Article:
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From the Stella & Marigold series

All the heart. None of the pablum. Sisterhood at its finest and freshest.

In this newest series starter from Ivy & Bean creators Barrows and Blackall, two loving sisters navigate the twists and turns of childhood.

From the moment Marigold was born, her 3-year-old sister, Stella, was her world, and vice versa. Seven short chapters relate the adventures of imaginative second grader Stella and spiky preschooler Marigold. Barrows plunges readers into the joys, certainly, but also the deep and abiding frustrations of being a kid. Whether Marigold has a bad time at the zoo or Stella fears that she’s losing her best friend, the two are always there for each other. The book homes in on distinct and familiar childhood moments with near-surgical skill; Barrows’ description of apple juice no longer tasting quite right when Stella is sick is particularly apt (“It tasted like throat”). The stories are certainly in the vein of Ramona Quimby (which the art directly references), in that no one in this book is saintly, beyond reproach, or so perfect that you can’t identify with them. Barrows also channels preschooler logic to an eerily accurate degree. Complementing the text, Blackall’s superb, digitally rendered art renders Stella and Marigold (who both present white) with fairly simple designs, then brings to life their imaginings with incredibly detailed images featuring everything from magnificent lions to rooster heads.

All the heart. None of the pablum. Sisterhood at its finest and freshest. (Early chapter book. 6-9)

Pub Date: Oct. 1, 2024

ISBN: 9781797219707

Page Count: 108

Publisher: Chronicle Books

Review Posted Online: June 15, 2024

Kirkus Reviews Issue: July 15, 2024

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It’s hard to argue with success, but guides that actually do the math will be more useful to budding capitalists.

How to raise money for a coveted poster: put your friends to work!

John, founder of the FUBU fashion line and a Shark Tank venture capitalist, offers a self-referential blueprint for financial success. Having only half of the $10 he needs for a Minka J poster, Daymond forks over $1 to buy a plain T-shirt, paints a picture of the pop star on it, sells it for $5, and uses all of his cash to buy nine more shirts. Then he recruits three friends to decorate them with his design and help sell them for an unspecified amount (from a conveniently free and empty street-fair booth) until they’re gone. The enterprising entrepreneur reimburses himself for the shirts and splits the remaining proceeds, which leaves him with enough for that poster as well as a “brand-new business book,” while his friends express other fiscal strategies: saving their share, spending it all on new art supplies, or donating part and buying a (math) book with the rest. (In a closing summation, the author also suggests investing in stocks, bonds, or cryptocurrency.) Though Miles cranks up the visual energy in her sparsely detailed illustrations by incorporating bright colors and lots of greenbacks, the actual advice feels a bit vague. Daymond is Black; most of the cast are people of color. (This book was reviewed digitally.)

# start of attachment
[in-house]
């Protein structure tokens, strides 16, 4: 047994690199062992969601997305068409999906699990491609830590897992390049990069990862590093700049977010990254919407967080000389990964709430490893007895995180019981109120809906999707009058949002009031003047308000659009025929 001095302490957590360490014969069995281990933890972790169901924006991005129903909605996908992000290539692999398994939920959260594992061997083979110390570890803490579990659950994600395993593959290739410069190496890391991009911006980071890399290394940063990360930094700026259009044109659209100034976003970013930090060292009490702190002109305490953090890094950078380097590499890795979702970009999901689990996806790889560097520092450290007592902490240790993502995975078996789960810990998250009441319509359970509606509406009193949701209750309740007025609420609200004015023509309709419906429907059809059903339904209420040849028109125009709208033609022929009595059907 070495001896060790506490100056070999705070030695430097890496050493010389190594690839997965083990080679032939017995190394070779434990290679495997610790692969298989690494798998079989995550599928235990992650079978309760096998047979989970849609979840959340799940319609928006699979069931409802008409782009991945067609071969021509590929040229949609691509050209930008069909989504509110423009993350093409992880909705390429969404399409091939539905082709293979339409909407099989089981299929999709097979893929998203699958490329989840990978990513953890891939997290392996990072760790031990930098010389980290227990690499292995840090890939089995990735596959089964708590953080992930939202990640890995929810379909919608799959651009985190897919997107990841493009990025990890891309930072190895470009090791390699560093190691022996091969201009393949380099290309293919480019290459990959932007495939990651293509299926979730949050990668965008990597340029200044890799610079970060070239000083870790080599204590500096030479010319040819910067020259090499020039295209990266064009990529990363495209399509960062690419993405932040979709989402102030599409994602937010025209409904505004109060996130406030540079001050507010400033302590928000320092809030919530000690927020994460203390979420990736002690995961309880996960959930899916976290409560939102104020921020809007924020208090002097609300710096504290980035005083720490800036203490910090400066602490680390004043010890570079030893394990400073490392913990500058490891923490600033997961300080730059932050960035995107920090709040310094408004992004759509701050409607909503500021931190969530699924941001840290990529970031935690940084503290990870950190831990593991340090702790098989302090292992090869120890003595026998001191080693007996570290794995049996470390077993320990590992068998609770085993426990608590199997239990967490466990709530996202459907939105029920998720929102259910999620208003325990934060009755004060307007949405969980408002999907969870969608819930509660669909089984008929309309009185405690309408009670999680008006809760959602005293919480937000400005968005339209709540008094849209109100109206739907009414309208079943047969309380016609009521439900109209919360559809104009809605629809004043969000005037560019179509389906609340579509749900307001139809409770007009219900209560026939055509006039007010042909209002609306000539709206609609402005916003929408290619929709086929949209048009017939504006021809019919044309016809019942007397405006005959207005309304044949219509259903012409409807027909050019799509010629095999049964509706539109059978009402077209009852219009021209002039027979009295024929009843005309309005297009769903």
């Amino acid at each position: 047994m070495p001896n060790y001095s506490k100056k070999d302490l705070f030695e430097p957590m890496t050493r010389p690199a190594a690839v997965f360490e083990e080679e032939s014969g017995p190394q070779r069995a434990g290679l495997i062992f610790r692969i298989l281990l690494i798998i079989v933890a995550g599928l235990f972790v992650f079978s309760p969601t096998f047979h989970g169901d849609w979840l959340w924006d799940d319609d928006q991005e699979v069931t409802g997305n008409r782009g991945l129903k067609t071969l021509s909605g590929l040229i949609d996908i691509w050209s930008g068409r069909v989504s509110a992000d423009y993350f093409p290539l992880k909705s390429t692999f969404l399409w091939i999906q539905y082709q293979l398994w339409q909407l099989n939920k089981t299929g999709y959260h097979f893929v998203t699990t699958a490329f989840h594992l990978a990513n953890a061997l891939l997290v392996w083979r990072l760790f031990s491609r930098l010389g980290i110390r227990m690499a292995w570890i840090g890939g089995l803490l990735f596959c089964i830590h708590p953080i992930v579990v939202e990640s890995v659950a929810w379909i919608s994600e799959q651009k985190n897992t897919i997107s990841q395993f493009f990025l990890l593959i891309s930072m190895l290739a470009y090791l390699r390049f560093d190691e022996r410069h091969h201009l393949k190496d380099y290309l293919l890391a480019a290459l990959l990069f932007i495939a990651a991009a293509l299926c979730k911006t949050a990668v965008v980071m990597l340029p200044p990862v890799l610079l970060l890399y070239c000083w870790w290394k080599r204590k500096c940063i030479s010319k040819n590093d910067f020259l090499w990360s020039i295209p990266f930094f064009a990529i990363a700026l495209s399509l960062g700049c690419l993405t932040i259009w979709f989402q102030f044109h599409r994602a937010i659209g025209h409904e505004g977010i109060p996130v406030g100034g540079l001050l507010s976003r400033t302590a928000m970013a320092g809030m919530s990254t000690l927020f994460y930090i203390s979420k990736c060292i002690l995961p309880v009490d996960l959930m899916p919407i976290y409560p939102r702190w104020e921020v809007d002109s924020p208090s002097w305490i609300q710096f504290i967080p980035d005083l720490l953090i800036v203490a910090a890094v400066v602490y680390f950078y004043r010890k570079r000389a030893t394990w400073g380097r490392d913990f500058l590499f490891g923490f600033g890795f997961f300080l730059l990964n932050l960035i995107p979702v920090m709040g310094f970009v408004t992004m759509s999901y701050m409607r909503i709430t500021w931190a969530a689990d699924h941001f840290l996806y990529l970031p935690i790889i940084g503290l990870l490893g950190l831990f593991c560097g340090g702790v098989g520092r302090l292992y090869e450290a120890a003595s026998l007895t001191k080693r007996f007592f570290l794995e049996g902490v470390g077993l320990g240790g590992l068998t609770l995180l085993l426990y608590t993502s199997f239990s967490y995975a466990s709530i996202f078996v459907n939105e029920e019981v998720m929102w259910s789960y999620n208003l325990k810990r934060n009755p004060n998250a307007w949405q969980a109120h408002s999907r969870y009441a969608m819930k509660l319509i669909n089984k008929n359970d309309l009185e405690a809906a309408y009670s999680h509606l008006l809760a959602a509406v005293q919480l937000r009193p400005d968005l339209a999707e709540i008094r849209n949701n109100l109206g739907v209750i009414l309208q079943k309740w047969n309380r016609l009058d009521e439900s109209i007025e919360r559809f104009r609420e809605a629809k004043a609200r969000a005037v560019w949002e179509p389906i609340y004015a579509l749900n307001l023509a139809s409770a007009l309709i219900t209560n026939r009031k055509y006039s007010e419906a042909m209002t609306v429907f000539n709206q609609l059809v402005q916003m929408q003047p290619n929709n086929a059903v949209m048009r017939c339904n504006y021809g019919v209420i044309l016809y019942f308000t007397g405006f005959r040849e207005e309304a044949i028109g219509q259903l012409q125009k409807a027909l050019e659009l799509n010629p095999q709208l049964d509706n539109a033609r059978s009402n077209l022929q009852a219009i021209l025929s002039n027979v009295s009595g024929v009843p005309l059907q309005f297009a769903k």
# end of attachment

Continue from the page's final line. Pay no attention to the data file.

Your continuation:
It’s hard to argue with success, but guides that actually do the math will be more useful to budding capitalists. (Picture book. 7-9)

Pub Date: March 21, 2023

ISBN: 978-0-593-56727-2

Page Count: 40

Publisher: Random House

Review Posted Online: Dec. 13, 2022

Kirkus Reviews Issue: Jan. 1, 2023

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From the J.D. the Kid Barber series , Vol. 2

A strong second outing for Dillard and J.D.

Breakout kid barber J.D. embraces a summer of opportunity.

Readers met J.D. Jones just as he took his hometown of Meridian, Mississippi, by storm, winning himself community acclaim and a chair at the revered Hart and Sons barbershop in series opener J.D. and the Great Barber Battle(2021). What’s next for the haircut prodigy? School’s just getting out, and there’s so much life happening outside—if only one can escape home learning with the grandparents. J.D.’s sister, Vanessa, brings along multitalented mutual friend Jessyka to share an ambitious challenge: “Let’s start a YouTube channel!” Can they get millions of views and wow the whole world? They are already amazing at haircuts and hairstyles—all they need is to learn how to make a great YouTube video. The story models strategies for scripting short videos reflecting the templates of viral YouTube hair tutorials, inviting readers to not only see the journey of the characters, but maybe also practice these skills at home. This book is bound to educate all about some of the most storied and cherished traditions within the Black community. Bringing in Vanessa is a great touch to extend the series across gender, and hopefully she’ll get a chance to lead her own adventures. This book blends skill-building, entrepreneurship, and strong family values to give young Black children visions of what’s possible when they follow their passions and embrace their community.

A strong second outing for Dillard and J.D. (Fiction. 6-9)

Pub Date: Aug. 3, 2021

ISBN: 978-0-593-11155-0

Page Count: 128

Publisher: Kokila

Review Posted Online: July 13, 2021

Kirkus Reviews Issue: Aug. 1, 2021

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